"I never really set myself to a certain number, cause I can always exceed that number, so I wouldn't want to limit myself," Williams said. "I just want to pick up my numbers overall -- more [tackles for loss], more sacks, more tackles, everything."

>   http://espn.go.com/blog/new-york-jets/post/_/id/60942/big-expectations-for-big-cat-leonard-williams-in-2016

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It was his Michael Jordan moment.

Jordan Jenkins, the Jets’ third-round pick out of Georgia, was cut from his middle school football team in the fall of seventh grade.“It definitely hit me,” he recalled on Wednesday during the Jets’ three-day minicamp. “It wasn’t one of the funnest years of my life, not having any practice or anything like that.”It him so hard, in fact, he didn’t want to go back out for the team in the spring. His father Ronald, a 22-year Army veteran, his harshest critic and biggest fan, wouldn’t allow his son to stay home and playvideo games. He was going back out for the team at Harris County Carver Middle School in Hamilton, Ga., only this time he made it, impressing the team’s coaches who couldn’t believe they had cut such a talent in the fall.

“That’s when I sort of started realizing I wasn’t just an average player in football,” Jenkins recalled.

Clearly, he wasn’t average, developing into four-star recruit in high school who hadscholarship offers from virtually the entire SEC. After a standout career at Georgia, the Jets took the 6-foot-3, 259-pound linebacker in the third round (83rd overall). Coach Todd Bowles thought so much of Jenkins he told him after a workout they would see him again. The team thinks so highly of him, this spring he is being given first-team reps at outside linebacker, a sign of the promise the Jets see in him. Bowles has raved about his work ethic and intelligence, and Jenkins didn’t hesitate when asked if he believes he can make a contribution at the position vacated by veteran Calvin Pace.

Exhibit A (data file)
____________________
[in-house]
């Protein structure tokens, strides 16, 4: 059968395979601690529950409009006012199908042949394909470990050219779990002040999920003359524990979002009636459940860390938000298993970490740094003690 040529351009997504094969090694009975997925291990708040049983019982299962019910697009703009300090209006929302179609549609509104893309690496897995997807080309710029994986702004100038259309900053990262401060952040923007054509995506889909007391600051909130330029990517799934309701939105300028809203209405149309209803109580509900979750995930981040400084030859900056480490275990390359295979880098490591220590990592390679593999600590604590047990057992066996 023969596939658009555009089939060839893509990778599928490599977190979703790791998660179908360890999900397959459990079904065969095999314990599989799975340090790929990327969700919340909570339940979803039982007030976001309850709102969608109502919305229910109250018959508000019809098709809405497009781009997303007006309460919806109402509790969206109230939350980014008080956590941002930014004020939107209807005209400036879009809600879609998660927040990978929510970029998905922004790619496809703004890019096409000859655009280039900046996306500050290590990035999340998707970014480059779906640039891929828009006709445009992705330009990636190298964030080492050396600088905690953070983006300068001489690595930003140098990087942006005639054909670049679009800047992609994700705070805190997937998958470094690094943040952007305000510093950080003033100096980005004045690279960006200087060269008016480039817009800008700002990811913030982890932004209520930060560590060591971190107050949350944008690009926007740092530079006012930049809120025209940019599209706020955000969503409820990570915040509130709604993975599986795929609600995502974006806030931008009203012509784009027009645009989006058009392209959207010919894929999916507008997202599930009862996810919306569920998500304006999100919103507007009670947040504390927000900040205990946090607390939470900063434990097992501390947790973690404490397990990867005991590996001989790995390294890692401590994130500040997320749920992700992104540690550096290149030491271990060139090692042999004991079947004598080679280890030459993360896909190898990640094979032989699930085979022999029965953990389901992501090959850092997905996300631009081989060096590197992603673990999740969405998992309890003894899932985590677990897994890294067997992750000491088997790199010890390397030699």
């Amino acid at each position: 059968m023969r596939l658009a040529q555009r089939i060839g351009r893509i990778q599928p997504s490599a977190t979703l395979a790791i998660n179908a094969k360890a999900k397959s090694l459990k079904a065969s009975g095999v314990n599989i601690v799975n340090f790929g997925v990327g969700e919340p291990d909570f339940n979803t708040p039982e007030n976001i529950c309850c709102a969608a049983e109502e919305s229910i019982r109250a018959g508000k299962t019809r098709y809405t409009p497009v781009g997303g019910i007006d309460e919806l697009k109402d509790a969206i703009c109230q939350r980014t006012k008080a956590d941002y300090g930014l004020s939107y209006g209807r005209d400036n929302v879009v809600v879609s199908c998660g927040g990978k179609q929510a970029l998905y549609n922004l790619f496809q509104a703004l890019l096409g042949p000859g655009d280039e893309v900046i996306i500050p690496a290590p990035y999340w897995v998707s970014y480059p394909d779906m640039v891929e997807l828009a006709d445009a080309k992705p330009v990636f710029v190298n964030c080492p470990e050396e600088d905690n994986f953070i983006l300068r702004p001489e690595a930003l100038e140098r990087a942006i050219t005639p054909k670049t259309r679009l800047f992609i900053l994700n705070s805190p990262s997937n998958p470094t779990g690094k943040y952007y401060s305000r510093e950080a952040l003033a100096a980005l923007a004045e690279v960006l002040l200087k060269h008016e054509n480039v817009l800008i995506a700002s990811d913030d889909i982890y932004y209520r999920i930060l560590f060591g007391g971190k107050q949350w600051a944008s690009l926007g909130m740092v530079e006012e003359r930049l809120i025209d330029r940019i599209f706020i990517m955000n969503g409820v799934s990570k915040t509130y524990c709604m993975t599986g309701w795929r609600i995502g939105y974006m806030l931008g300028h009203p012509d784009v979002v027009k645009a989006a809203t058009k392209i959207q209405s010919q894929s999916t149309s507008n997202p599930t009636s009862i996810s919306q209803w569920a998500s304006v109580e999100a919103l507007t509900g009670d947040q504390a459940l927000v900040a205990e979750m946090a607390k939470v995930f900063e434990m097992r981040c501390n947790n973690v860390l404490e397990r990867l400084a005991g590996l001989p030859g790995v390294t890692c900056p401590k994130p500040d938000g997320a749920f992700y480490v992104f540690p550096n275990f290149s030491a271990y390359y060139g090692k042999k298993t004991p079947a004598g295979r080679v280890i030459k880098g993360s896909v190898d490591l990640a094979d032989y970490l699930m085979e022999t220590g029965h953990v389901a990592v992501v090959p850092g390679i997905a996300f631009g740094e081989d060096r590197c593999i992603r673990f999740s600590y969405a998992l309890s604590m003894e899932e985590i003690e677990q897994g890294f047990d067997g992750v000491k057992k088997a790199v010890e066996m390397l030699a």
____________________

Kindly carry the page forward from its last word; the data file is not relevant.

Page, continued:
You have to be confident. I’m confident in myself and what I can do,” Jenkins said. “I’m just not going to stand by and get beat. If I get beat, I’m going to learn and applythat so I don’t get beat the next time. In order to make it here, I have to constantly keep getting better and better and not worry about negative reps. Keep fighting.”Learning by playing is the only way he knows how to get better. It happened that way at Georgia, too, Jenkins starting immediately as a true freshman. He went on to have a solid career, a team captain as a senior, and four-year starter, producing 19 sacks, 39 tackles for loss and forced six fumbles.

“You can recite the plays and know what to do on paper. [But] when you’re out onto the field in the heat of the moment, that’s when you figure out what you’re really going to do,” Jenkins said. “That’s what I’m liking about what some of the rookies are going through. We’re going through the fire. You either learn by the burn — or keep burning.”

Despite his high-school and college achievements, playing on Sundays was merely a pipe dream, one Jenkins didn’t think would become reality until recently.“I never, ever imagined that ,” he said. “I always said I wanted to make it to the pros, but I never actually believed it.”Jenkins not only got drafted, it looks like he will be given the opportunity to play right away.

“It’s still sort of surreal now,” he said.

When reminded Michael Jordan got cut from his high-school basketball team, Jenkins laughed.“He’s on the top of the pedestal,” he said. “I’m still working my way up.”